Jamie would then send his work over to Dani before each of their meetings with an agenda of what he would like to discuss. “He showed me some of his animations, then we’d go through them together,” Dani says. “It was handy to do it on Skype because we could then share screens. I would often show him what I was working on in the studio and draw over his animations using all the equipment. That was great because he could see it and he recorded every session. He is such a diligent guy.”
One of the animations from his portfolio they worked on was a Shakespeare soliloquy called To Be or Not to Be performed by an animated character on a stool. “We had a few rounds on that because he wanted to know every time how he could make it better in terms of acting, posing, timing etc. His first pass was very simple body moves. Like all animators, he’d completely ignored the face because that’s the scariest part to deal with and there are a million rules. So, I got him to focus on the eyebrows and do a full facial animation, using a real actor performing the lines as a reference. I’d then draw over some poses and get him to really focus his efforts in on a particular line with an emotional bit. There were three different rounds of it and to see him put so much work in and try so hard was really nice.”
By around the third session, as Jamie’s confidence grew, he was talking about networking and how to do that. As Dani knew the Cardiff networking scene quite well, she urged him to go along to the Cardiff Animation Nights, which she used to run.
“Quite a lot of people get together and watch animation films. It’s scary introducing yourself, but great to go and soak up the vibe. I told him not to panic, just go along and see,” she explains. “He exceeded my expectations, coming back from the first session with a few names of people he’d spoken to, and because I knew them, I was able to give him their contact details.”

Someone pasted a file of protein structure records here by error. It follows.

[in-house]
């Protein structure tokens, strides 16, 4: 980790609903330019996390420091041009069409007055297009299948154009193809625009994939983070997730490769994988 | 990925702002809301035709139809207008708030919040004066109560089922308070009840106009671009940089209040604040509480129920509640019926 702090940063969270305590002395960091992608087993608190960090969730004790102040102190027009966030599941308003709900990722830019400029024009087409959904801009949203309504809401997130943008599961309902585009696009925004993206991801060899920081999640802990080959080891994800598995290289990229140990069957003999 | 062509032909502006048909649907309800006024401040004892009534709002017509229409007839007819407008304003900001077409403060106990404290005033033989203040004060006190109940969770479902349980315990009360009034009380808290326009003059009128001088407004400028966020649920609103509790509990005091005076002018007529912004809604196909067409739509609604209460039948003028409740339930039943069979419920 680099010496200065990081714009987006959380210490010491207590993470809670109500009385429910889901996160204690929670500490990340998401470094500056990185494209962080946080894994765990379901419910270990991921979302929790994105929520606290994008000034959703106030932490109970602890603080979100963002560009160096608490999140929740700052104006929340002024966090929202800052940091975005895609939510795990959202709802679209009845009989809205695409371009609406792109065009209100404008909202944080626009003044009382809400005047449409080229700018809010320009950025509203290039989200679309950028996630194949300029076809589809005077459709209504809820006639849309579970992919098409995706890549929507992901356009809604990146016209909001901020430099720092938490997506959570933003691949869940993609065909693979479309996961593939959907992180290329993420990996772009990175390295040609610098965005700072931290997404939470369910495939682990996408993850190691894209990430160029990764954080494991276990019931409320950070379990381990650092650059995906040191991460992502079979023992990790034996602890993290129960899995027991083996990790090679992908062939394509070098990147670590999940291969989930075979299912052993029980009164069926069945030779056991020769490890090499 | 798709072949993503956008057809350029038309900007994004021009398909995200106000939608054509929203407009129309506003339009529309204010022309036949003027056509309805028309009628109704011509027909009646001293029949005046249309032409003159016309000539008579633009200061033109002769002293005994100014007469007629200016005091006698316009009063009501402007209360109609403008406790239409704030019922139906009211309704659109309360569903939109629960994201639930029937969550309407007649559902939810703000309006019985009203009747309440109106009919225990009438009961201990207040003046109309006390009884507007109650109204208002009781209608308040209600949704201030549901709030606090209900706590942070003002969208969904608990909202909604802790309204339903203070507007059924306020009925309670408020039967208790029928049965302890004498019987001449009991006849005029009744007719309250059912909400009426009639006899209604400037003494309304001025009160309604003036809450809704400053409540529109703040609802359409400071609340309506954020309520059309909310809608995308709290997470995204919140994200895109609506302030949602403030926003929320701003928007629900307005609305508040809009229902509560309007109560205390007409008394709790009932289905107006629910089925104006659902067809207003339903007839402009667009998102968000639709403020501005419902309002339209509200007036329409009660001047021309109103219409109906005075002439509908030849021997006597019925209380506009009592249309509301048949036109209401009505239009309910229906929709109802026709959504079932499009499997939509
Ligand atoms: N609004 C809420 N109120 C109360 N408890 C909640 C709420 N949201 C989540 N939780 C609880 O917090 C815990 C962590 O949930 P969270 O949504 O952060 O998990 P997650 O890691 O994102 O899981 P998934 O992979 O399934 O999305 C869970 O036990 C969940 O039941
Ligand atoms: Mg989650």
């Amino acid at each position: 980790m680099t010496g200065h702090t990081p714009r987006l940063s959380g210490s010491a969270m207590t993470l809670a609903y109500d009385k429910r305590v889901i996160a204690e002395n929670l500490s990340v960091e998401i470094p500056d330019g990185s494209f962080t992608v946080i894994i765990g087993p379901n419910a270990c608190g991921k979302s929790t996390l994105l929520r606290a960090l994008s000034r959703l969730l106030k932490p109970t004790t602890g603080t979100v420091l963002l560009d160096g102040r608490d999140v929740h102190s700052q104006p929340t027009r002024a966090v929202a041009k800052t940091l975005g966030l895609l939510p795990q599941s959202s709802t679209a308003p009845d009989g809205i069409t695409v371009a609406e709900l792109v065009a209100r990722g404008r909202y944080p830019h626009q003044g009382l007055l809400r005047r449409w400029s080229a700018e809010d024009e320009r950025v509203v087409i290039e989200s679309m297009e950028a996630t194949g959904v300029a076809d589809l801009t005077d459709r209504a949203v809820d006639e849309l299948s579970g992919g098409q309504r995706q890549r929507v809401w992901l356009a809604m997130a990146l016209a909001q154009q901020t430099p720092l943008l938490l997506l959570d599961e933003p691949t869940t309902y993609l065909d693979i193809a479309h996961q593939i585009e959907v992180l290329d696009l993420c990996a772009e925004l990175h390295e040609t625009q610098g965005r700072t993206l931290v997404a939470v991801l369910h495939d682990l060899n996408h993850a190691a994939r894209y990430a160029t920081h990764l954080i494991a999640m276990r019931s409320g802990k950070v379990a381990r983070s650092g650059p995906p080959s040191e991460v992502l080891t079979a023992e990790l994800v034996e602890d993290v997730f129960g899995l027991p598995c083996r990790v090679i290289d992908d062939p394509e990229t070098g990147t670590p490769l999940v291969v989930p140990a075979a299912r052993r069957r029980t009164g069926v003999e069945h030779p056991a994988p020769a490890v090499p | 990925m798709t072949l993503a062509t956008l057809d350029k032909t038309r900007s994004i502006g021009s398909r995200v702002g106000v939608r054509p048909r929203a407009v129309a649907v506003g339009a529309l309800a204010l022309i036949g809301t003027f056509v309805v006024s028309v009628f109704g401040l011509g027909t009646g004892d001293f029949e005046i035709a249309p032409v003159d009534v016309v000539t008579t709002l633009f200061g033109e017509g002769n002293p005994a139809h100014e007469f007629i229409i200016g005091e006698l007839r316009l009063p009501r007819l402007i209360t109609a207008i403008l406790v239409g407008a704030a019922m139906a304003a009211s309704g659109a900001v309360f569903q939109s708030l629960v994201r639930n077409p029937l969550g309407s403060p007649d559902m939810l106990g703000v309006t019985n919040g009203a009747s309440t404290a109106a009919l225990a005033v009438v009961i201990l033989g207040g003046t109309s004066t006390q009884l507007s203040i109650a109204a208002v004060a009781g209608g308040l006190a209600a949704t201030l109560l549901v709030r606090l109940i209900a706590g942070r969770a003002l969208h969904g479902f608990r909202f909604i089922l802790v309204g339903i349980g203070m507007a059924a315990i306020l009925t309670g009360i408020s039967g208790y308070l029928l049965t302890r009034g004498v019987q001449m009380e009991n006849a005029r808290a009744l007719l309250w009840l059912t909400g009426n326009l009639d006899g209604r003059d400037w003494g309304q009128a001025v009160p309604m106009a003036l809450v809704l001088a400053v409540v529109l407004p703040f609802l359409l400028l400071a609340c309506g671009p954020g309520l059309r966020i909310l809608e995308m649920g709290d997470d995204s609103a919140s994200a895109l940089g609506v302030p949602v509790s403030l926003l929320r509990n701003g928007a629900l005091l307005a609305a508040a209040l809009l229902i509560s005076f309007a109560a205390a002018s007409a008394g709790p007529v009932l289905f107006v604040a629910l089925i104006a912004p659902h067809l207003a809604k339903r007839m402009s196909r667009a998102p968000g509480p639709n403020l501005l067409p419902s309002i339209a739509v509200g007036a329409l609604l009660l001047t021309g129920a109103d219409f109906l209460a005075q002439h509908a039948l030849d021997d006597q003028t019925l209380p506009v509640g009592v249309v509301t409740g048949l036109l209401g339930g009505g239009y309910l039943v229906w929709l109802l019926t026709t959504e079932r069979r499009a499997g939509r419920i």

Amazingly, one of those people he met, Chris McFall, director of United Filmdom, offered an interview where Jamie showed work including the Shakespeare soliloquy and ended up giving Jamie a job. “After our initial conversation, he invited me to their new studio to meet some of his people, we developed a relationship and after a month he offered me some work.”
This meant Jamie and Dani’s sessions took a different turn. “We did a session on pricing your work and knowing your worth, which is something I’ve got a lot of experience in. He was asking me if I go work for this guy, how much should I be asking for? That kind of thing,” Dani says.
Jamie is now enjoying the work, and has just finished doing some animation for the company 4Pi Productions. “They specialise in video domes, so they got me to do an animation for a four metre and 10 metre immersive video dome, which I did pretty much on my own, which was great.”
Dani is equally happy, satisfied that their sessions had been a success and having thoroughly enjoyed mentoring. She is currently busy working on a film version of the popular children’s TV show Puffin Rock with the companies Dog Ears and Cartoon Saloon. But she says: “I would happily sign up to the mentoring scheme again.”